Maybe Somebody’s Trying to Tell Me Something?

Can’t seem to catch a break. Between crappy weather and mechanical problems, I haven’t flown in two and a half weeks. Whiskey Tango Foxtrot, ya’ know?

Here’s how it went. Or failed to went. Uh… go. Oh, whatever…

Wednesday, 25 November: 

Fly with Brad. Weather cancellation at 9:00 am for my 2:00 pm lesson. By 4:00 pm, it’s clear and sunny. Another classic Whiskey Tango Foxtrot moment.

Monday and Tuesday, 23 and 24 November: 

Weather sucks. Didn’t have anything scheduled, but couldn’t sneak in because of the weather.

Saturday, 21 November: 

Fly with Brad. Make it as far as the run up ramp. Then the right magneto ran horribly rough. Tried to fix it twice. Took it back to the hangar. Canceled due to mechanical failure. Serious Whiskey Tango Foxtrot moment. On the upside, Brad graded my pre-solo written exam, so that part’s out of the way. I’m having more than my share of these lately where flight school is concerned. Jim solos successfully. Greg flies, but can’t solo because he doesn’t have sufficient hours in the air. I learn that I am the only student out of the ground school class to have taken the FAA written exam.

Thursday, 19 November: 

Fly with Brad. Weather cancellation.

Tuesday, 17 November: 

Fly with Chris. Conducted our pre-flight instruction and talked for quite awhile. He’s a patient instructor who doesn’t mind taking tangents while discussing pertinent aviation issues. Move out to the aircraft to do the pre-flight. The cabin smelled as though someone had poured a gallon on fuel on the floor and closed the doors. I wouldn’t drive my car in such a condition, and Chris agreed. Better safe than sorry, and all that. So, canceled due to strong odor of fuel in the cabin. Afterward, Chris spent well over an hour just quizzing me on terminal area charts. That was well worth it! I had an instructor to myself and was able to go anywhere with the discussion. Very valuable.

Saturday, 14 November: 

Tour Potomac Consolidated Terminal Radar Approach Control. Spend time with Jim touring the air traffic control facility. Jim’s supposed to solo today, but the weather’s not cooperating. Run into Greg, another ground school classmate who is also supposed to be soloing today. Weather’s not behaving any differently for him.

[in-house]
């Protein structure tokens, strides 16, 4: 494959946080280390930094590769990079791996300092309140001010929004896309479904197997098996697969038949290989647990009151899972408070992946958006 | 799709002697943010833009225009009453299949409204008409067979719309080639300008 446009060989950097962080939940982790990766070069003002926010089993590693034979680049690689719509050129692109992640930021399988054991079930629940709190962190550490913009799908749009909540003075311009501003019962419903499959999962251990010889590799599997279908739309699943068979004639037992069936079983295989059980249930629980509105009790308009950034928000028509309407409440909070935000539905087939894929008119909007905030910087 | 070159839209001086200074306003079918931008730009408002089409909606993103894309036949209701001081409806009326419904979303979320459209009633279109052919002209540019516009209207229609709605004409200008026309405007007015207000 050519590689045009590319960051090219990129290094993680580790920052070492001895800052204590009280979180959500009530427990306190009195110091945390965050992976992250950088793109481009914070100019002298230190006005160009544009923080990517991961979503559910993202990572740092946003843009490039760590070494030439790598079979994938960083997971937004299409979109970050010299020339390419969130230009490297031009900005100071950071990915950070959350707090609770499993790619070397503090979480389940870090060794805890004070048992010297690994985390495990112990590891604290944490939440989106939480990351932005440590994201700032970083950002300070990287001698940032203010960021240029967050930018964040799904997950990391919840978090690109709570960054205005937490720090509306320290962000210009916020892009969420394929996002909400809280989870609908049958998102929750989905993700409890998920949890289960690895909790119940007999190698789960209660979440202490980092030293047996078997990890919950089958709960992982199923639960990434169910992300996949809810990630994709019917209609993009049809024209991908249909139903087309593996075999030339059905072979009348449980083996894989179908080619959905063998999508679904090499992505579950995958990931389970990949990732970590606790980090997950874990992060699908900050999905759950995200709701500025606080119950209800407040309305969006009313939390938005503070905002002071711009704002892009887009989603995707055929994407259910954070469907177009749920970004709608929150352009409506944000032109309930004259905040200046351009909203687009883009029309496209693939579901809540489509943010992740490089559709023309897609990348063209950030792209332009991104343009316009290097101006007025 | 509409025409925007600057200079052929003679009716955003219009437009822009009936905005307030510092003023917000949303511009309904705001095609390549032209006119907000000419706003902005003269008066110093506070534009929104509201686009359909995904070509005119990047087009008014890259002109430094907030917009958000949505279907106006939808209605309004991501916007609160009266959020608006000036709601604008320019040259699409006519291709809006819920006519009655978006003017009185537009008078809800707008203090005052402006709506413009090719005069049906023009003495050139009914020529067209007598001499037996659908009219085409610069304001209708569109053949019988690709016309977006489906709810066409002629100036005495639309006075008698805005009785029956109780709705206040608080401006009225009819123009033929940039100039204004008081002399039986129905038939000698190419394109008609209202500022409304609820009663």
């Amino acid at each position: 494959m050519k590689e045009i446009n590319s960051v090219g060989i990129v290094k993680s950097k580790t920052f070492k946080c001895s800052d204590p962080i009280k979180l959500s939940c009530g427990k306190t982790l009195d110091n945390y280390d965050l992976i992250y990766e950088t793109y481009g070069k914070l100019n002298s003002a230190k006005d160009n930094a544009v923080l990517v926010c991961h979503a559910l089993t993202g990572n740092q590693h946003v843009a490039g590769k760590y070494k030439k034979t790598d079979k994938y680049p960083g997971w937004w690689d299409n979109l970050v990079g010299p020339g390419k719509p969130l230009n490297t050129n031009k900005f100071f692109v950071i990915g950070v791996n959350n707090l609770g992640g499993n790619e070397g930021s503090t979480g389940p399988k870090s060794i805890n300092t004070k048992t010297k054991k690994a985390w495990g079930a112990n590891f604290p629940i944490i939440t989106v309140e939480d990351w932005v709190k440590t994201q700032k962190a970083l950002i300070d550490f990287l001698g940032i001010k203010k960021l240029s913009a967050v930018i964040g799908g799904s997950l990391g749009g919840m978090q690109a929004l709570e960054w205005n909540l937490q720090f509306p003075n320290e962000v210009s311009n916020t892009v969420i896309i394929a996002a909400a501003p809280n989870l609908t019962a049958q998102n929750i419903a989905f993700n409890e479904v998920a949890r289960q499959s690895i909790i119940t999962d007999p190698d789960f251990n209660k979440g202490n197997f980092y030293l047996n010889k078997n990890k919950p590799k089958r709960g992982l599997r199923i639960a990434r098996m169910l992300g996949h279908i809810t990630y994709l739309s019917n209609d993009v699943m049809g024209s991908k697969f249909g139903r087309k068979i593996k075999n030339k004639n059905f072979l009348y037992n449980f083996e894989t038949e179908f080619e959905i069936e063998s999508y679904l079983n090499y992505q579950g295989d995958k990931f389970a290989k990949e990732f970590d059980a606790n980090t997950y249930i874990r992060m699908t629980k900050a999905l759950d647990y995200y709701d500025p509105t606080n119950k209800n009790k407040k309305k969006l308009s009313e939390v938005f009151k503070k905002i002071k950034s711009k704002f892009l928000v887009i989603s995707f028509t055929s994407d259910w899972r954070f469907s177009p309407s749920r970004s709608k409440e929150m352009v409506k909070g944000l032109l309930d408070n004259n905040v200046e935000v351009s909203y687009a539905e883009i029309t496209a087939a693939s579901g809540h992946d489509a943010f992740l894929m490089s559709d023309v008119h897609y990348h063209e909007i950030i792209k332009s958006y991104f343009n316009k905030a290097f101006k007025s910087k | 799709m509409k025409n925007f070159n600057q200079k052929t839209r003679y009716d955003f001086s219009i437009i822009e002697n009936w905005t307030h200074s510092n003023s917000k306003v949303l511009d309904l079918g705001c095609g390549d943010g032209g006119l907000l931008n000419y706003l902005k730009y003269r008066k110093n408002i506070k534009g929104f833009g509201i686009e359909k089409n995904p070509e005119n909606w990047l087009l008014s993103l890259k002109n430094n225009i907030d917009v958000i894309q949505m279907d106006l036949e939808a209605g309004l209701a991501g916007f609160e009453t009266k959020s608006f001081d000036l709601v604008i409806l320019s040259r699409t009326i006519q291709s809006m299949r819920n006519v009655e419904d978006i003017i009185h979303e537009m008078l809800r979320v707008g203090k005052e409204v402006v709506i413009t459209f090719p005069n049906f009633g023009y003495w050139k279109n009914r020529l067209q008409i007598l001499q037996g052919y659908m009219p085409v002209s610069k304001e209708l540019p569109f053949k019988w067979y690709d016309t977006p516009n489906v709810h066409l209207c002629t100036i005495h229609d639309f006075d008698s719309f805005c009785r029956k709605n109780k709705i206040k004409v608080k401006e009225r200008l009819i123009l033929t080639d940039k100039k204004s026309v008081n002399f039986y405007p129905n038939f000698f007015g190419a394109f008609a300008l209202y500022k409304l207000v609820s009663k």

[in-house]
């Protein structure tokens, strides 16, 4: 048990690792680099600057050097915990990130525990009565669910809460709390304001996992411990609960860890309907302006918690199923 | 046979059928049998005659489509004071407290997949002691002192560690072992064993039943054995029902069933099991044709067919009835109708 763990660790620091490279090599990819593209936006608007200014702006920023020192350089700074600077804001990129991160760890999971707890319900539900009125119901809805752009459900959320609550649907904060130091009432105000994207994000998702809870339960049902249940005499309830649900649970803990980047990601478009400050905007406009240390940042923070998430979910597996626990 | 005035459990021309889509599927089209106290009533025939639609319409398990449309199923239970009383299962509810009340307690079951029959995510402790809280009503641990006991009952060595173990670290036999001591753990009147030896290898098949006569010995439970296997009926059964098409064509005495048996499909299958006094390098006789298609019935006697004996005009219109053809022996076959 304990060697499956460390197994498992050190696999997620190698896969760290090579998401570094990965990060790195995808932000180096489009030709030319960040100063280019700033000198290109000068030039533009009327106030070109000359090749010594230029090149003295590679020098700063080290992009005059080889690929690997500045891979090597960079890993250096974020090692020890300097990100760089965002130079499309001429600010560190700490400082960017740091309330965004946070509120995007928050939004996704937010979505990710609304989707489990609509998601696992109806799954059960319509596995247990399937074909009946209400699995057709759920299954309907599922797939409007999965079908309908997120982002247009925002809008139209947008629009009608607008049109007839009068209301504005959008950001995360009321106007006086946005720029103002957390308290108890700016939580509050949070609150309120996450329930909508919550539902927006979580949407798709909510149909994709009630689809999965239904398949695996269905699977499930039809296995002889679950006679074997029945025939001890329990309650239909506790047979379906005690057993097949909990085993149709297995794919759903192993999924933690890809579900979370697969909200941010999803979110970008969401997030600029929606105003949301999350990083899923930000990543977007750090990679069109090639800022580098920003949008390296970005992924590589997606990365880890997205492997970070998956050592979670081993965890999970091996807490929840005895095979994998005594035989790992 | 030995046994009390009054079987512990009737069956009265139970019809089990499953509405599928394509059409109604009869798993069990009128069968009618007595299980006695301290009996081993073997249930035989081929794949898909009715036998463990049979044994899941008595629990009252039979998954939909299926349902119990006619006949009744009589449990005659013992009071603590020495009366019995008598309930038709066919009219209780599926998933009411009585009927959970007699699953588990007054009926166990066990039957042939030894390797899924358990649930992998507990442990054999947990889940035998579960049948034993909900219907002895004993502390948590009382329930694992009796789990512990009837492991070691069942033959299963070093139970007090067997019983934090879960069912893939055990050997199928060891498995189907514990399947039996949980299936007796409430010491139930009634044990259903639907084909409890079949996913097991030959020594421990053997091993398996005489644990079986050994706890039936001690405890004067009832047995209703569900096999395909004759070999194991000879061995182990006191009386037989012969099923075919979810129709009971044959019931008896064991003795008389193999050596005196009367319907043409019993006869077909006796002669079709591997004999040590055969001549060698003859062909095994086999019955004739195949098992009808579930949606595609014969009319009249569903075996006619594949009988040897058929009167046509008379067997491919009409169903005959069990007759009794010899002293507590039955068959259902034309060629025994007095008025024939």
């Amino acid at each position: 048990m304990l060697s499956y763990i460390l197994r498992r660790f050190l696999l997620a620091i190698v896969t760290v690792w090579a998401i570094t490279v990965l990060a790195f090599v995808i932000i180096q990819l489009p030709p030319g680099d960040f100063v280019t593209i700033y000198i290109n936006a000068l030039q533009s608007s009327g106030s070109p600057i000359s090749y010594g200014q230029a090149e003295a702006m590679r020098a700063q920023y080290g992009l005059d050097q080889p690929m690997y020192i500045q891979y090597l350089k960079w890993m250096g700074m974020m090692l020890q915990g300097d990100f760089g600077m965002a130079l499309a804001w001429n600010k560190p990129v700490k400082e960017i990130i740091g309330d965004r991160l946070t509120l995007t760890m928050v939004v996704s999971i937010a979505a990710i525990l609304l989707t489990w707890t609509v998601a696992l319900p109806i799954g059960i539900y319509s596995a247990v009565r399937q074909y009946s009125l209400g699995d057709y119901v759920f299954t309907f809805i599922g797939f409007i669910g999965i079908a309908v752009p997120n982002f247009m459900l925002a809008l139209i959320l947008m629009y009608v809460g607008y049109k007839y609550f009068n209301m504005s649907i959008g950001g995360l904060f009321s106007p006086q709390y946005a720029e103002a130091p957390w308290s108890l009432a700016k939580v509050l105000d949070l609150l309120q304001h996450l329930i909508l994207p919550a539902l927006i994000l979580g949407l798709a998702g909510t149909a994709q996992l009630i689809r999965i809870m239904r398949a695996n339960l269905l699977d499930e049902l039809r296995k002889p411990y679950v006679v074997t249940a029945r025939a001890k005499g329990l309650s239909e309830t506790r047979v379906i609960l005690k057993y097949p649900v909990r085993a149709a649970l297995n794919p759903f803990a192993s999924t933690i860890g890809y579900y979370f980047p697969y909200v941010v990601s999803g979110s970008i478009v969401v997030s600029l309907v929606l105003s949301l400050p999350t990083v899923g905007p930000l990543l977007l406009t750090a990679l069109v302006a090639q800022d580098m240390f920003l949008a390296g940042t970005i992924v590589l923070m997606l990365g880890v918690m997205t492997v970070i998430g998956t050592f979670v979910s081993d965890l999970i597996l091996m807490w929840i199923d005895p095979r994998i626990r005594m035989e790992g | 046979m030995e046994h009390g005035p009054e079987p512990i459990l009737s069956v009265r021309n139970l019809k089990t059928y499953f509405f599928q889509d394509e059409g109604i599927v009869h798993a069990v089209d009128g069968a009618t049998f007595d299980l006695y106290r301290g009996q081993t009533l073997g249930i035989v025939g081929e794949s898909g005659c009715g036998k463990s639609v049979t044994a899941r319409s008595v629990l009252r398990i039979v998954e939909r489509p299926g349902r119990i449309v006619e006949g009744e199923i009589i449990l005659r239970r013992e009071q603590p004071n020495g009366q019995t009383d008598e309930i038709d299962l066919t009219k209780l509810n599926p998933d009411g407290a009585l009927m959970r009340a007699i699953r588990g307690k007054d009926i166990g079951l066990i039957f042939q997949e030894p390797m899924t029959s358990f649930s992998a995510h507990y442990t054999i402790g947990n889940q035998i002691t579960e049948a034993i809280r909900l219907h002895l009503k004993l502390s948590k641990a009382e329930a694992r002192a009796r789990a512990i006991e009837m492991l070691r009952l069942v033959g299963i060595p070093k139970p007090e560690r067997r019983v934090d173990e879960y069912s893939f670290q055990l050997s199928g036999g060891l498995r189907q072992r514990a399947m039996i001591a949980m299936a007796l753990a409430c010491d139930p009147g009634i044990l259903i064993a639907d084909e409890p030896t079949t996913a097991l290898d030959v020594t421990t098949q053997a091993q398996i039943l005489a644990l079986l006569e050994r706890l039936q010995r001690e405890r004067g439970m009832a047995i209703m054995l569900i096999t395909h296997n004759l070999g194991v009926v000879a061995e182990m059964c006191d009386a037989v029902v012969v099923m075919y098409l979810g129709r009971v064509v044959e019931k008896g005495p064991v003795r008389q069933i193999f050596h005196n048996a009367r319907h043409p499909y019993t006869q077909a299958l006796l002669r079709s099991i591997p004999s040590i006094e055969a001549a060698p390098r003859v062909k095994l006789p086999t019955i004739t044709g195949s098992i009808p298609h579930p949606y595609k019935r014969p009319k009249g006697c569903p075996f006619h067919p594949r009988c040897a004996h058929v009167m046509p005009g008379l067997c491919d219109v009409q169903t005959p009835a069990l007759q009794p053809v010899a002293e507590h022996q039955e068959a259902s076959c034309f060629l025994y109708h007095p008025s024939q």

I take a quick trip to the Manassas Airport and it’s eerily quiet and foggy. Reminded me of Stephen King’s story “The Mist.” Got scared thinking about that and drove home fast and hid under the covers. Everybody knows they can’t get you when you’re under the covers.

FAA Written Exam or "Dare to be Stupid!" – Weird Al Yankovic

9 November:

Scored an 87%. I did the two practice tests yesterday and scored 88 and 84, so an 87 is about right. I’m happy with it, even though I was hoping to break 90. I didn’t go through all the questions as thoroughly as my fellow student Jim did, so I am sure he’ll kick ass.

I would have done better, but I completely brain cramped on how to use that stupid navigational protractor thingy, and didn’t realize what I had done wrong until I was walking to the car. Then I had a real Home Simpson “Duh’oh!” moment. lol… That cost me about 4-6%. Bummer…

Of course, now I’ll never forget the right way.

The proctor likes to talk, so what actually took about an hour was stretched into 2 and a half. Nice guy, though.

The two practice tests each focused on different knowledge, and this computer test was yet a third. All in all, ’twas a good experience.

Next: Prepare for the solo!

15 November:

It’s Sunday morning and I am lounging about with the doggies et. al. sun beaming down brilliantly on the dampened fall leaves. I haven’t seen the sun here since last week, and it’s a welcome phenomenon. There’s been no flying all week, and I doubt I’ll be able to get in a lesson today at this late of a time.

Yesterday, (“One time at band camp…”) I toured a huge air traffic control facility yesterday morning and it was fascinating. Unfortunately, they wouldn’t let us take photos in the place, so I have nothing to show you.

The facility is brand new, relatively speaking. I don’t think I’ve seen so much technology in one place in a very long time. It was fascinating, overwhelming, and totally cool!